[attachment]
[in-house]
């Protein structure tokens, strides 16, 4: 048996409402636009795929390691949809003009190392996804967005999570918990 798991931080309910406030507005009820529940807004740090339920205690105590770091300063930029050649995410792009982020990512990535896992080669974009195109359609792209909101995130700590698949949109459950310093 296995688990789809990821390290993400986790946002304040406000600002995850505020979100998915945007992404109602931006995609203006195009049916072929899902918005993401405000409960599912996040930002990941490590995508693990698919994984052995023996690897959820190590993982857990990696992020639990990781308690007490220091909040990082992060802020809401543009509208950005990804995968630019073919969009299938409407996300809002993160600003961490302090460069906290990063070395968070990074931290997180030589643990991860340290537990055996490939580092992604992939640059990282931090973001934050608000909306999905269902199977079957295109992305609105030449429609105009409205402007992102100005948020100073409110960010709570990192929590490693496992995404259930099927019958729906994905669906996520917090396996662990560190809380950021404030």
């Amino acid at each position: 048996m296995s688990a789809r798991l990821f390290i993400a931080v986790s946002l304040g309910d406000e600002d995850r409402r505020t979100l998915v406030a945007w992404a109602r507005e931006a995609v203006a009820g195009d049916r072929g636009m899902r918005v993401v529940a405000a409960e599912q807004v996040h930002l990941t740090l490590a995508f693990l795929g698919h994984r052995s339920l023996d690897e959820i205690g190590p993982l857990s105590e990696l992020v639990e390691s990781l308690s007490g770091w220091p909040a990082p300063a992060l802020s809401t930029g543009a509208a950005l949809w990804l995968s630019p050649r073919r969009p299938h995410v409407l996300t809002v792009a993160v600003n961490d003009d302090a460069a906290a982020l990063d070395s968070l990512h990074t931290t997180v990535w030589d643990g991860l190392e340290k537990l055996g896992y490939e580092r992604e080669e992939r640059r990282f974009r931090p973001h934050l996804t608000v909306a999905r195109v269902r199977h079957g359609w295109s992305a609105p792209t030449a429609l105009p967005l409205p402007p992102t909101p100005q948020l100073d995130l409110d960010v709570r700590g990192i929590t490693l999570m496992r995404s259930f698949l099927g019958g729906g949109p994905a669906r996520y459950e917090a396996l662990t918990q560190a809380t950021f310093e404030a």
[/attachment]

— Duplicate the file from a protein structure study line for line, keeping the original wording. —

[in-house]
């Protein structure tokens, strides 16, 4: 048996409402636009795929390691949809003009190392996804967005999570918990 798991931080309910406030507005009820529940807004740090339920205690105590770091300063930029050649995410792009982020990512990535896992080669974009195109359609792209909101995130700590698949949109459950310093 296995688990789809990821390290993400986790946002304040406000600002995850505020979100998915945007992404109602931006995609203006195009049916072929899902918005993401405000409960599912996040930002990941490590995508693990698919994984052995023996690897959820190590993982857990990696992020639990990781308690007490220091909040990082992060802020809401543009509208950005990804995968630019073919969009299938409407996300809002993160600003961490302090460069906290990063070395968070990074931290997180030589643990991860340290537990055996490939580092992604992939640059990282931090973001934050608000909306999905269902199977079957295109992305609105030449429609105009409205402007992102100005948020100073409110960010709570990192929590490693496992995404259930099927019958729906994905669906996520917090396996662990560190809380950021404030």
């Amino acid at each position: 048996m296995s688990a789809r798991l990821f390290i993400a931080v986790s946002l304040g309910d406000e600002d995850r409402r505020t979100l998915v406030a945007w992404a109602r507005e931006a995609v203006a009820g195009d049916r072929g636009m899902r918005v993401v529940a405000a409960e599912q807004v996040h930002l990941t740090l490590a995508f693990l795929g698919h994984r052995s339920l023996d690897e959820i205690g190590p993982l857990s105590e990696l992020v639990e390691s990781l308690s007490g770091w220091p909040a990082p300063a992060l802020s809401t930029g543009a509208a950005l949809w990804l995968s630019p050649r073919r969009p299938h995410v409407l996300t809002v792009a993160v600003n961490d003009d302090a460069a906290a982020l990063d070395s968070l990512h990074t931290t997180v990535w030589d643990g991860l190392e340290k537990l055996g896992y490939e580092r992604e080669e992939r640059r990282f974009r931090p973001h934050l996804t608000v909306a999905r195109v269902r199977h079957g359609w295109s992305a609105p792209t030449a429609l105009p967005l409205p402007p992102t909101p100005q948020l100073d995130l409110d960010v709570r700590g990192i929590t490693l999570m496992r995404s259930f698949l099927g019958g729906g949109p994905a669906r996520y459950e917090a396996l662990t918990q560190a809380t950021f310093e404030a």